I read this article tearfully, yet also felt wonderment and joy. I am familiar with the last week and your Dad’s end of life from your Mom Matt, but your thoughts and words, your metaphors made the time more rich, more real. This is a beautiful tribute to both of your parents. Beautifully written, thank you so much.

  15. Connie Holsinger
    Dec 27, 2017

    That’s so awesome Matt. You did a fantastic job. Your dad was a very neat and wonderful guy. I had prayed for him for years and had tears in my eyes when Curt told me that your dad accepted Jesus into his life. I will miss your dad but I know I will see him again. Keep writing.

  16. Curt McLey
    Dec 27, 2017

    What an inspired piece of writing. So good.

  17. Cathy Lewis
    Dec 27, 2017

    Your writing is a wonderful tribute to your Dad, Matt. Although his passing was a very sad event, your story is uplifting and inspires hope for the future in all of us. It is a well written and sensitive piece of writing.

  18. Lana Kantosky
    Dec 27, 2017

    astounding! You said it so well.

  19. Sharon Guitard.
    Dec 27, 2017

    Beautifully written. Thank you for sharing.

  20. Amber
    Dec 28, 2017

    Matt that was wonderfully written. I miss your sister and your dad so much but am very thankful they are together right now and we know we will see both of them again. We continue to pray for your mom and your family.

  21. Bernard (B. G.) Cyr
    Dec 28, 2017


    So very well written! The photograph at the top got me even before I started reading. I’ve been thinking about you all every day, particularly since my dad is going through his own health ordeal at the moment.

    Proud of you, “Cuz!”

    We miss him dearly; but, we remember him fondly!

    Lots of love to you, April, Sophia and Aunt Darlene!

  22. Barb slagel
    Dec 28, 2017

    Matt, too are a gifted writer. Your tribute to your father was so beautifully written. God has truly blessed you with this talent. Continue to use it for His glory. I would love to meet you. I love your mom!

  23. Carolyn Luper
    Dec 28, 2017

    I am in tears! What beautiful, glorious writing! I rejoice with you as you celebrate your father’s acceptance of Christ. This is a story that will give hope to many others.

  24. Maria Motoyama
    Dec 29, 2017

    Such a poignant reminder of what God alone can do: rescue the souls of men, women and children everyday. So grateful that your father was chosen before the foundation of this earth to receive the gift of Christ. What a home going it must have been! How grateful we all are that for all who rest fully in the completed atoning work of Christ, that death has lost its sting. It is merely the means by which we, who long to see His face, will be brought into holy communion with Him forever. Glory be to Christ! Thank you for sharing a glimpse of your journey and your dad’s precious story of being set free from the bondage of sin forever with us. Hallelujah, God be praised!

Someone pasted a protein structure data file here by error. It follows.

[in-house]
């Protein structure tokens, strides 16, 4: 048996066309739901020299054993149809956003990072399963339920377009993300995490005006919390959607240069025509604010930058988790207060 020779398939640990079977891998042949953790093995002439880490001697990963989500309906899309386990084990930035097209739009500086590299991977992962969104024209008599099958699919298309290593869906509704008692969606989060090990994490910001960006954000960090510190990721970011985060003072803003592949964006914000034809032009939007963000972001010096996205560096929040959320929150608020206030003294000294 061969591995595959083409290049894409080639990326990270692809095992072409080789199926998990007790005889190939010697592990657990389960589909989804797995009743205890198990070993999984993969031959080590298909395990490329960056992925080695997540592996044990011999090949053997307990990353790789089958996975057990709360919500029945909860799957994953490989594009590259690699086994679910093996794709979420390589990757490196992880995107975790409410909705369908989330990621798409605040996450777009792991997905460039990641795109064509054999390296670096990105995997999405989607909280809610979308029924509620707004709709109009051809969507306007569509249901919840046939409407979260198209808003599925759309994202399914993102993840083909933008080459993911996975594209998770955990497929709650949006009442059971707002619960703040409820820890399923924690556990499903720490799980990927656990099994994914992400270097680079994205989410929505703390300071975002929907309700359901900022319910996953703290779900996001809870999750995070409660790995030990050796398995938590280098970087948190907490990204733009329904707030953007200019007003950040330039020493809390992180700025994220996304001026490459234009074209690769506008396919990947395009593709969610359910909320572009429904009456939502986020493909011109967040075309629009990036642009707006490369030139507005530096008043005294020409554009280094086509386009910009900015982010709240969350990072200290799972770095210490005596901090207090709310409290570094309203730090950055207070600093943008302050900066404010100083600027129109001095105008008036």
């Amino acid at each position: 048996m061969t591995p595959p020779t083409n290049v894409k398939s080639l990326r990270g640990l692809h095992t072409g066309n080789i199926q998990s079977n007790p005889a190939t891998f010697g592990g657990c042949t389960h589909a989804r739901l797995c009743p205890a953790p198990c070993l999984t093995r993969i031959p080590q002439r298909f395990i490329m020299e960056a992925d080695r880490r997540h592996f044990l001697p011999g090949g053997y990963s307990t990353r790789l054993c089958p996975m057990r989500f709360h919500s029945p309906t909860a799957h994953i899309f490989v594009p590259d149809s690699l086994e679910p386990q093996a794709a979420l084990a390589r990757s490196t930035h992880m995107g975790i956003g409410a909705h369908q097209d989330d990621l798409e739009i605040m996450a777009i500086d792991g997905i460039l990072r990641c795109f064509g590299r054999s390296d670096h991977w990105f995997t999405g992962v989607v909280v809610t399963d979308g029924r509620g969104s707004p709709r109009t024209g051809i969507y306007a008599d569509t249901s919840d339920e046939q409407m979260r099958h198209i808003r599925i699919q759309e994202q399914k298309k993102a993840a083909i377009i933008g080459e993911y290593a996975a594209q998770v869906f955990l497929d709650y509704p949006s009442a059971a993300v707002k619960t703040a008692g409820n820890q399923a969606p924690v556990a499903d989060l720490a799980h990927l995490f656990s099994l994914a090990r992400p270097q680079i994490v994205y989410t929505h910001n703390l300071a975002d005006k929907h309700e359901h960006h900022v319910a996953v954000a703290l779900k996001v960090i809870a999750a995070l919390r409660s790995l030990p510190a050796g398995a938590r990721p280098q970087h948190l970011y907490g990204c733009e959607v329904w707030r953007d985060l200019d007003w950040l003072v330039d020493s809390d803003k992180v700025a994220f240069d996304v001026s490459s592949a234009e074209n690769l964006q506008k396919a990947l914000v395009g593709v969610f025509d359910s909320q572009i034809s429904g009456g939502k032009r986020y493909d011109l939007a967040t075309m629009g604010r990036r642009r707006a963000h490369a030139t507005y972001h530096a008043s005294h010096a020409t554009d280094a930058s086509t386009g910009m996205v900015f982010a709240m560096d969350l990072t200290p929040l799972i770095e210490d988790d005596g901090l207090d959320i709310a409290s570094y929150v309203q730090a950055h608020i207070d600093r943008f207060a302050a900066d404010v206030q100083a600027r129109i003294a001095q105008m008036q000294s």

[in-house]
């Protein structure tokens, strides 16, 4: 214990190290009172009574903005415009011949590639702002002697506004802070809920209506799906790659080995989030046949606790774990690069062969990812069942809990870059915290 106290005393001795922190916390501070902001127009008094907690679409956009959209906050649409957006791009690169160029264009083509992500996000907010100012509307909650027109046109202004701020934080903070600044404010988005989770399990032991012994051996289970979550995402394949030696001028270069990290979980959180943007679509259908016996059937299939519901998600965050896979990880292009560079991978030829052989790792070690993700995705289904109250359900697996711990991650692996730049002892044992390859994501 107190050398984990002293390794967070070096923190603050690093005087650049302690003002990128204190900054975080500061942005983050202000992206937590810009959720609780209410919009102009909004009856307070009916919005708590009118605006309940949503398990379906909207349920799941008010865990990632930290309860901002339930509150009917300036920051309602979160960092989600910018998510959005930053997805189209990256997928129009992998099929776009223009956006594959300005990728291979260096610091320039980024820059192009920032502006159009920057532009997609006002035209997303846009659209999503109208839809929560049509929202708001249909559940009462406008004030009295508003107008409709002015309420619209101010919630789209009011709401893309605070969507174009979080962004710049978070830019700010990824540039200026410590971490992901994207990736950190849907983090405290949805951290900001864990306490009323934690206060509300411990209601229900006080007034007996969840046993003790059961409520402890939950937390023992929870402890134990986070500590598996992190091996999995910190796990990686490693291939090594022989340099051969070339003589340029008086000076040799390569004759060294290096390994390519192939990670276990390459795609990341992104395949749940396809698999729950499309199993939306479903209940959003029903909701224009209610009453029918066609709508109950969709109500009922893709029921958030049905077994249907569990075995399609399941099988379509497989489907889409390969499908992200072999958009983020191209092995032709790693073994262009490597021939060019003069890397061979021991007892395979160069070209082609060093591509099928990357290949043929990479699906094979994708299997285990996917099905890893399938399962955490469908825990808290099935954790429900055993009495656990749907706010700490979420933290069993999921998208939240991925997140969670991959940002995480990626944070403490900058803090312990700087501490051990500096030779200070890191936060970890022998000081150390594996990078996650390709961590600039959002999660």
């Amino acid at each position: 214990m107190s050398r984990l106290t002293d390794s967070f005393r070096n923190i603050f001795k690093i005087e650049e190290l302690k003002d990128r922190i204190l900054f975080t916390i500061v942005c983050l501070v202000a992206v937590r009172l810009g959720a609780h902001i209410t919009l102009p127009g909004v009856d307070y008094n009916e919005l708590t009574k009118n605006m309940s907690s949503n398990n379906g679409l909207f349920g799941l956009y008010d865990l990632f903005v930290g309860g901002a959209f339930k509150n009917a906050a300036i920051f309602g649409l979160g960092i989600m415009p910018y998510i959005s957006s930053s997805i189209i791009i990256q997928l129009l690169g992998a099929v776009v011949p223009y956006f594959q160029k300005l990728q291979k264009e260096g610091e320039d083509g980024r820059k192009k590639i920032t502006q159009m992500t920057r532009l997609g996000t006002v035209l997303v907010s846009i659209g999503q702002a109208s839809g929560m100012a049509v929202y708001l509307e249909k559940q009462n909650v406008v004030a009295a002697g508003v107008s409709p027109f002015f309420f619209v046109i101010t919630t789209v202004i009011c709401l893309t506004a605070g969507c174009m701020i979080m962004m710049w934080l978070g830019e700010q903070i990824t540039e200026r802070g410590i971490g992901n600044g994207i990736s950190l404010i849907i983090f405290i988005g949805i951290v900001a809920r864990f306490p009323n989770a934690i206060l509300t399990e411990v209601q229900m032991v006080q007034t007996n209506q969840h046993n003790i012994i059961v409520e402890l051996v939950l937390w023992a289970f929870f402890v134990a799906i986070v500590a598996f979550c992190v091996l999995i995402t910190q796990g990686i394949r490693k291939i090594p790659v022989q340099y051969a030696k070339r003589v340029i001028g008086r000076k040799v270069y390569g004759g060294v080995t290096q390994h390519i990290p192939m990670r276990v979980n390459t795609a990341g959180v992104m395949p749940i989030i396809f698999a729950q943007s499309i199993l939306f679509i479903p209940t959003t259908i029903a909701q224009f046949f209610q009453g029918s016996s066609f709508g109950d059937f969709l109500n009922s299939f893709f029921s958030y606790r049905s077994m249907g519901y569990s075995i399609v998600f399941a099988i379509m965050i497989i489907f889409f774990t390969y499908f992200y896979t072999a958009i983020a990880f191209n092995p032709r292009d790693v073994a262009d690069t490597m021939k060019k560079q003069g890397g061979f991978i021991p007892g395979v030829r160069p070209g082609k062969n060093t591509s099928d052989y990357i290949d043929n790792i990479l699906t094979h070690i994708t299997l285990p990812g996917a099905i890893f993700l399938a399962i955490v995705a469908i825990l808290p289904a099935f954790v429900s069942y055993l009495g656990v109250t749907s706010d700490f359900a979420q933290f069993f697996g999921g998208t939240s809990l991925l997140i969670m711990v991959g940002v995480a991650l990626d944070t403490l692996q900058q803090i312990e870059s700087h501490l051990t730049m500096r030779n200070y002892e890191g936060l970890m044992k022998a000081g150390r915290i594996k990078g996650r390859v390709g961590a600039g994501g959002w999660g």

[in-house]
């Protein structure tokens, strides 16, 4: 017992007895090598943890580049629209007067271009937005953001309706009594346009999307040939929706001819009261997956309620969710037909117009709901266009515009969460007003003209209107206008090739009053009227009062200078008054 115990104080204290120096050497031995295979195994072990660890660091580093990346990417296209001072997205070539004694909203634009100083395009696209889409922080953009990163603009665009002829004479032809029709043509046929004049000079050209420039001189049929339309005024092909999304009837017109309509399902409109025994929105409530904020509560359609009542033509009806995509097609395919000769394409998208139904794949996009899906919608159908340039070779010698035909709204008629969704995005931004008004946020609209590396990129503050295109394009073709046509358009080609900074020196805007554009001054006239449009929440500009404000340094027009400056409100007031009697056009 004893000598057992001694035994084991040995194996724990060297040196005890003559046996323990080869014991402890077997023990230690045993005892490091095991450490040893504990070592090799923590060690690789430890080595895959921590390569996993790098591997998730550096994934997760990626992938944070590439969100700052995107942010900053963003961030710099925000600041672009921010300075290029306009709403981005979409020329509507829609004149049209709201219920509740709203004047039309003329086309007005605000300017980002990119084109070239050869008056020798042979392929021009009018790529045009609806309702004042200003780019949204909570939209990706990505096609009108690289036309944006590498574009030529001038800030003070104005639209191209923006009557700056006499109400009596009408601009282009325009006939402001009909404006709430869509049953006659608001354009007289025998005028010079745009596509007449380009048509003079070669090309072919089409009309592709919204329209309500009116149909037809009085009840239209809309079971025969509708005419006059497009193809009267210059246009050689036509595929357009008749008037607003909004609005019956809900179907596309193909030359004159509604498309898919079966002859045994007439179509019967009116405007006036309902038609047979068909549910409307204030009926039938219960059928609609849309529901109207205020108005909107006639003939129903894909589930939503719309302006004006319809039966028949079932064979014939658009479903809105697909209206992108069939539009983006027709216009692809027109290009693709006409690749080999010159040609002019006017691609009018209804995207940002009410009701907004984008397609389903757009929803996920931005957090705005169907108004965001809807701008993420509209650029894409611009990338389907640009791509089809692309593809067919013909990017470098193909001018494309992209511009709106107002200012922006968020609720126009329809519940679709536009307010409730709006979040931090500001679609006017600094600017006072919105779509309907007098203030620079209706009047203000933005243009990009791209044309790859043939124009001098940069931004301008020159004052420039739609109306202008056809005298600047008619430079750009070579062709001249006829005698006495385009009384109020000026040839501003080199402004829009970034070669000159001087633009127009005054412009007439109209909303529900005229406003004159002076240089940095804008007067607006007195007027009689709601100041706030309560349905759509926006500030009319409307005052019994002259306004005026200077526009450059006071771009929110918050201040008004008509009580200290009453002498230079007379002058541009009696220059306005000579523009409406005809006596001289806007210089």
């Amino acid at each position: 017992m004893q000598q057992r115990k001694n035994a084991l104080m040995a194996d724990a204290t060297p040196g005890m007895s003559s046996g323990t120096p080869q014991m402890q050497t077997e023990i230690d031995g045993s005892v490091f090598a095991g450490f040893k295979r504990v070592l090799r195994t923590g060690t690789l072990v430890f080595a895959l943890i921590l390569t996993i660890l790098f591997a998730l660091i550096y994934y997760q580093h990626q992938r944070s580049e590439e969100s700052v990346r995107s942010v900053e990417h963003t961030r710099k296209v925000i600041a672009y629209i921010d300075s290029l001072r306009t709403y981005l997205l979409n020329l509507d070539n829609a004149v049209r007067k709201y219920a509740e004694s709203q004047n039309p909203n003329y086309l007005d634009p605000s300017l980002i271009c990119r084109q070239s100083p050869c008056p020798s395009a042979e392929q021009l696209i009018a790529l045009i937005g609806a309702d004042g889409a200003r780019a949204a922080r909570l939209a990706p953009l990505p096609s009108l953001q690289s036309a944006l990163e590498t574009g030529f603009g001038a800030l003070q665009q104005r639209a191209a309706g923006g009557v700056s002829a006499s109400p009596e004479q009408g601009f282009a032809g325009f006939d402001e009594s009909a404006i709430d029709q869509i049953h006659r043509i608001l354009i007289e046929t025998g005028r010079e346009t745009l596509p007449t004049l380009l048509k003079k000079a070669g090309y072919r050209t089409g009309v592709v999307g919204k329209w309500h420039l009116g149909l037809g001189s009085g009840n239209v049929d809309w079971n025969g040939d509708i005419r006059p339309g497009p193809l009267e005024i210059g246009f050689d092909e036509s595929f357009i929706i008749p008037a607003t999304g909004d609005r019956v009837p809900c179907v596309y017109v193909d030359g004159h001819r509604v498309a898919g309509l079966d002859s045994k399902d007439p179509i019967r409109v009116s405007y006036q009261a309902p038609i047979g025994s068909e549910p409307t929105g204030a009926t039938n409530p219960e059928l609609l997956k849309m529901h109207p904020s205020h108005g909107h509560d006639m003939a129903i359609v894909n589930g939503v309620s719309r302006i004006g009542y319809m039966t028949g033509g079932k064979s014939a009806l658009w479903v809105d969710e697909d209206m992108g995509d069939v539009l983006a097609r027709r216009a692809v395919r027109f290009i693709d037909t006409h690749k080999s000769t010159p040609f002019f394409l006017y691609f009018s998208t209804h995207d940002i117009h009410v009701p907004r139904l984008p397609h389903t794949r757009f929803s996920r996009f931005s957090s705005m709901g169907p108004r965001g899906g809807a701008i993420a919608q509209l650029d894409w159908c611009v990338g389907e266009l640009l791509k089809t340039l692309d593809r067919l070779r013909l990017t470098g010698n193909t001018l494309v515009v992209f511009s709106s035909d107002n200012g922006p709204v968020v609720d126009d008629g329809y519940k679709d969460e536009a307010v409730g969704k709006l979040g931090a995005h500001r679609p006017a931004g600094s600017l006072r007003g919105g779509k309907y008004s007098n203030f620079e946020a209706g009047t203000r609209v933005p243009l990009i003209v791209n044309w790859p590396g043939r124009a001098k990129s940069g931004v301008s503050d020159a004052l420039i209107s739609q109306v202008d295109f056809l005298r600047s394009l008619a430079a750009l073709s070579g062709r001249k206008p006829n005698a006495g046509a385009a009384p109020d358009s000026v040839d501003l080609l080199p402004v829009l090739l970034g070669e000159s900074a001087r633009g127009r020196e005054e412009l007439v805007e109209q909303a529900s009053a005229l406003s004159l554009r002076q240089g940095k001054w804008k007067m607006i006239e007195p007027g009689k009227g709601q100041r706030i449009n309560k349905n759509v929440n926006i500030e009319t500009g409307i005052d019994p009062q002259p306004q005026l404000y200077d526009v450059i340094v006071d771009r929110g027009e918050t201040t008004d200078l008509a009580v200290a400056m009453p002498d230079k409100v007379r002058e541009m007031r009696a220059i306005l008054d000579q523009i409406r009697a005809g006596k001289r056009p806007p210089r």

25. DJ Edwardson
    Dec 30, 2017

    What a reverent, beautiful piece of writing. So much pain and loss and yet that seed of redemption burst forth during that late hour and made, as you pointed to in the Scriptures, all things new.

    I am sure that not only are your earthly parents proud of what you shared here, but your heavenly one is as well.

  26. Dan & Pam LaMee
    Dec 31, 2017

    Matt, we sat in our livingroom with your mom when she came to share the shocking news at how bad your dad was and that was not long for this earth. First the tears came. But then the joy when your mom also shared that your dad accepted Christ as his personal Savior. We shouted Hallelujah and laughed and cried some more. What a blessing it is that in the midst of such hurt and loss, we can still experience the Joy and Peace that only God can give us. What an inspiration your writing is. Continue writing and sharing! We look forward to seeing you in July! In the meantime, please rest assured that we are looking out for your mom. Our love and prayers continue with her as well as you and your family. Dan & Pam LaMee

  27. Kolene Dubendorf
    Jan 1, 2018

    This was wonderfully said. This shows how Awesome our God is, that He never gives up on us. Even when we are taking our last breath He is there . Your words should be encouragement to others. May God richly bless you as you write about our Lord and Savior.
    With much Love,
    Kolene Dubendorf

  28. Angie
    Jan 2, 2018

    I only met your dad a few times, but your mom was my friend, so I’ve prayed for him many times over the years. Your story was wonderfully written. Thank you for sharing the story. It’s very powerful.

  29. linda lewallen
    Jan 2, 2018

    Matthew, This was beautifully written with love and raw emotion. A tribute to your earthly father and and your heavenly Father.